Case in point: I used to work at a company that makes software that scans systems for sensitive data like credit card numbers and personal IDs. One day, one of the senior engineers was showing the team how a new feature he wrote works. He pulled up the web interface for our application, plugged in our work Gmail account (of which he had superadmin access to), and proceeded to ‘scan’ it. The team watched agape as all our emails started to fill the screen (the scan went really quickly across our whole Gmail organization; that was the feature he was showing us). As part of the demonstration, he clicked on one of the emails the scan picked up, and showed the team that the application had picked up a test credit card number that had been sent over email. Of course, anyone who has administered an Exchange server or a GSuite organization knows you can read anyone’s email, but seeing it happen en masse is another thing altogether.

Conclusion: Don’t use your work email to send shit.

So, when I received my password in plain text on my Gmail account, my first question was: so who else has it, and will I ever know?

Secure Password Storage

As a developer, you must never save passwords in a format you can read. This is a security vulnerability, and an invasion of privacy for these reasons:

  • A password is a secret, both in the conventional sense and in a development sense. A secret should only be available to the party who generates it and the parties whom it is explicitly shared with.
  • As a layperson, I may be reusing passwords. This means that by exposing their password as plain text, you may have compromised other accounts that they own. Less generously, one may assume that you have gained unauthorized access to those accounts.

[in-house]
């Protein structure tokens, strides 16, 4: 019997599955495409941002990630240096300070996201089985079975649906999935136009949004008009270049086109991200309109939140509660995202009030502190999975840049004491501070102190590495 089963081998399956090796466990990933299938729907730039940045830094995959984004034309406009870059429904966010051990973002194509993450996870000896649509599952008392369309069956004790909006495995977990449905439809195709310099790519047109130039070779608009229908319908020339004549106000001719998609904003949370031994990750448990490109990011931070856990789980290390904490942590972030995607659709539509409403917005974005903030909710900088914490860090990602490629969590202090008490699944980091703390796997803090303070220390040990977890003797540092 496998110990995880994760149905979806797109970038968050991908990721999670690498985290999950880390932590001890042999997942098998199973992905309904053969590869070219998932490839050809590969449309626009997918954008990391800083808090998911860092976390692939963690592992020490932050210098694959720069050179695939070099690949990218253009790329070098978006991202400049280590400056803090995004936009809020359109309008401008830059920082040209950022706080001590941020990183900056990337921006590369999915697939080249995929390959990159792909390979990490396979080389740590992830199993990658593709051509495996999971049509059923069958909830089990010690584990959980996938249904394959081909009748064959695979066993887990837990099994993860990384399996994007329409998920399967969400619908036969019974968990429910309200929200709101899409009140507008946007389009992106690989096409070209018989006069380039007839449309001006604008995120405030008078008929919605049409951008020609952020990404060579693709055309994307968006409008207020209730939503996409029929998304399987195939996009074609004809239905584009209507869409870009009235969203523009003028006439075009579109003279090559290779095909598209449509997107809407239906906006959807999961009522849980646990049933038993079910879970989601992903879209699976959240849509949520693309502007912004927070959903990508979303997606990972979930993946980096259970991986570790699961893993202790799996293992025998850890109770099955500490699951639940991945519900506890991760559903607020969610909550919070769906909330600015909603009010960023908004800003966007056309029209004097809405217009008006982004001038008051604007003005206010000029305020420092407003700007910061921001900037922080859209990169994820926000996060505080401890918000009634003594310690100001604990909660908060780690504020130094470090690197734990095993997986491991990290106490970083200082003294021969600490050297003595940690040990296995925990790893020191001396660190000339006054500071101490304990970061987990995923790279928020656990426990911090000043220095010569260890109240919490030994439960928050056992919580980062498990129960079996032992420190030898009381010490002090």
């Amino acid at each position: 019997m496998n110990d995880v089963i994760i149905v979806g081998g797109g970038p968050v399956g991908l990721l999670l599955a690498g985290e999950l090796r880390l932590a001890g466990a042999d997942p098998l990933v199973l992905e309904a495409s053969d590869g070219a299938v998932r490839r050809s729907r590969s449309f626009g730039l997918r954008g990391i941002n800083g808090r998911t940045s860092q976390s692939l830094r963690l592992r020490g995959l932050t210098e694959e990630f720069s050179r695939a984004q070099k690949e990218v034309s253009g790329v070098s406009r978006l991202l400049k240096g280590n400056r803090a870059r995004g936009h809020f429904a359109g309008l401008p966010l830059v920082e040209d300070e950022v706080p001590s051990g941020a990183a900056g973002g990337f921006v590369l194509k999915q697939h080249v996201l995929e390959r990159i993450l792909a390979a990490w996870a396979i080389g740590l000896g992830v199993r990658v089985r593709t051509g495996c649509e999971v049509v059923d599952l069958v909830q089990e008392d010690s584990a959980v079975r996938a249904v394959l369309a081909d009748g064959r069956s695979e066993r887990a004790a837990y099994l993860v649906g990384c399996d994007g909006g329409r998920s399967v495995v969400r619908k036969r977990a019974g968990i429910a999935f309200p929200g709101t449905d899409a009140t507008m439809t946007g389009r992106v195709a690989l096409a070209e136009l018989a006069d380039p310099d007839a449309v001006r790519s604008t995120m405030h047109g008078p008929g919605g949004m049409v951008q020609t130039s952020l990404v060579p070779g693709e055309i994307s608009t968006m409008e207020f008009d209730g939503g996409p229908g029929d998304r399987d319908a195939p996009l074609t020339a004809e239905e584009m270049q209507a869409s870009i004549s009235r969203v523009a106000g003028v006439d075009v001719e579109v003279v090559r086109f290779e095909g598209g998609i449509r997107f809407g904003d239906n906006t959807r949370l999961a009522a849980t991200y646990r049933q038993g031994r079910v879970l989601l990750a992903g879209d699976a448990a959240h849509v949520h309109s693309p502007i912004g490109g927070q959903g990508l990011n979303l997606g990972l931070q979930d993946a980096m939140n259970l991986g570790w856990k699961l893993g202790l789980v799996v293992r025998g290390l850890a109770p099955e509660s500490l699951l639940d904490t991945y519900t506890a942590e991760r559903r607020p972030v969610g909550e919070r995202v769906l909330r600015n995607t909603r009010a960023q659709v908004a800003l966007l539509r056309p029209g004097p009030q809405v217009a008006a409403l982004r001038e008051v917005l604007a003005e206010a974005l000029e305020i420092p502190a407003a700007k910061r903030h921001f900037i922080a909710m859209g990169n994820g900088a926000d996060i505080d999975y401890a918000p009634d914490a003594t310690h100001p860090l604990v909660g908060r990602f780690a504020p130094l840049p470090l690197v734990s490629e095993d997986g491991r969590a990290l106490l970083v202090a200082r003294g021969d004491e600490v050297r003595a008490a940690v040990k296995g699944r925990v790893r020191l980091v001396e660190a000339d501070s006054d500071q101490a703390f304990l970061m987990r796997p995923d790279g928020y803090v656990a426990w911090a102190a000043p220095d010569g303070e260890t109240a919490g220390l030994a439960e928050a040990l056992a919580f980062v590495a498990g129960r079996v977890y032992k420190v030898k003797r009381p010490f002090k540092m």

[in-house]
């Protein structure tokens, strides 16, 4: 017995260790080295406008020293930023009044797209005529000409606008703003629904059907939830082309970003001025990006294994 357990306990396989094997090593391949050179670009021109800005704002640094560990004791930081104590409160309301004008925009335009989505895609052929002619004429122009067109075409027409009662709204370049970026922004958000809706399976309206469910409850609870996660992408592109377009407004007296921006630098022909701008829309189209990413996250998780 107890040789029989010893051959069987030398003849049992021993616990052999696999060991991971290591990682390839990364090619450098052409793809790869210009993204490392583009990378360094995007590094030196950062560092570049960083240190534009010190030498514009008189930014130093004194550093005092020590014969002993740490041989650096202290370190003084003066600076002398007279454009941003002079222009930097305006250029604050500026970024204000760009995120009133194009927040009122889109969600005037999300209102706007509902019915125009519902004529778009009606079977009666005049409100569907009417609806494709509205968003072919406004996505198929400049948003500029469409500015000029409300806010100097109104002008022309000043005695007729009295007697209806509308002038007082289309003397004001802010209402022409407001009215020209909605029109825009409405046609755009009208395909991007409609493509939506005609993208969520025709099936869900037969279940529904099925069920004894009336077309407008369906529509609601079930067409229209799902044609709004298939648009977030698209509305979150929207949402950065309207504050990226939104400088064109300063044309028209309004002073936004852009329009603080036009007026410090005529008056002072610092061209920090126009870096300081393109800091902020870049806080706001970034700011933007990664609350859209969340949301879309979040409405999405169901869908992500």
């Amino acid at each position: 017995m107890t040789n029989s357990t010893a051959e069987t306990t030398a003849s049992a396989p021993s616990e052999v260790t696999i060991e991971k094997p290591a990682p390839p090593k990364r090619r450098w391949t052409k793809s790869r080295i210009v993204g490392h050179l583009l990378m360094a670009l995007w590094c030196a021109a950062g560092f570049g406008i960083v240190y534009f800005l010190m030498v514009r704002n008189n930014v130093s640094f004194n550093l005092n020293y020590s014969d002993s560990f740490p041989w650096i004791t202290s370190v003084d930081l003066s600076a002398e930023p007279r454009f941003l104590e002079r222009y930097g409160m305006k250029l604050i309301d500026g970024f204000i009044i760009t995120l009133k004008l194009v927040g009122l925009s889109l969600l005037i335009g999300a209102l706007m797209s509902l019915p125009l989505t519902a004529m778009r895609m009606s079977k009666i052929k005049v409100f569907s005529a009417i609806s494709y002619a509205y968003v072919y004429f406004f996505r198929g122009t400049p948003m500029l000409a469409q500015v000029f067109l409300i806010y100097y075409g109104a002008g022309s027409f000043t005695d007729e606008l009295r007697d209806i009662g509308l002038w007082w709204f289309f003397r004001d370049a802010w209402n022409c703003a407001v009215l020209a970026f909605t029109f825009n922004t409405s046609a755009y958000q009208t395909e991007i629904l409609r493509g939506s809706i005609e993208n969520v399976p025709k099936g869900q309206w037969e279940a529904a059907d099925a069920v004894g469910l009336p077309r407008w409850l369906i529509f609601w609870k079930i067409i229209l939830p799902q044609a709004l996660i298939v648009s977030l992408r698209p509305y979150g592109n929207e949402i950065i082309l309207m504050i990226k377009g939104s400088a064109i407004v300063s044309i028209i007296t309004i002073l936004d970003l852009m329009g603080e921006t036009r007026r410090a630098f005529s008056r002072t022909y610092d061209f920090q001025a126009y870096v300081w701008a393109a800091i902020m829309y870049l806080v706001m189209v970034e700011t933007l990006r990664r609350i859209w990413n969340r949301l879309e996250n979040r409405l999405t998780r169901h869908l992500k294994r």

• Anyone with read access to the user table/database will be able to pull passwords as is from all users (as OWASP demonstrates here).

As per OWASP’s Password Storage recommendation, you should be hashing passwords. For reference, see how WordPress stores user passwords in a MySQL database:

How WordPress stores user passwords

Notice that it’s not an actual password, but an alphanumeric string representing a SHA256 (salted) hash of the original password.

Here’s a small sample Go program that shows how password hashing checking works (You can run it on the Go playground):

// NOTE: This comes without important features like adding salt to further harden the hashed password
package main

import (

func main() {
	hasher := sha256.New()
	encryptMe := []byte("supersecretpassword")
	endHash := hasher.Sum(nil)

	fmt.Println("The SHA256 hash of \"supersecretpassword\" is:", hex.EncodeToString(endHash[:]))
	fmt.Println("This password is correct:", checkPassword("supersecretpassword", endHash)
	fmt.Println("This password is wrong:", checkPassword("wrongpassword", endHash))

func checkPassword(enteredPassword string, correctPassword []byte) bool {
	hasher := sha256.New()
	checkThis := hasher.Sum(nil)
	return (hex.EncodeToString(correctPassword[:]) == hex.EncodeToString(checkThis[:]))

That’s how a rudimentary password hashing mechanism looks like. There are other things that you have to do as a developer to keep your users’ passwords secure, like salting them to prevent rainbow table attacks, and not sending them in plain text via email.


  • Don’t email me my password.
  • You shouldn’t know what my password is.
  • If you’re building an application or system that stores passwords, only store the hashes.

Useful resources: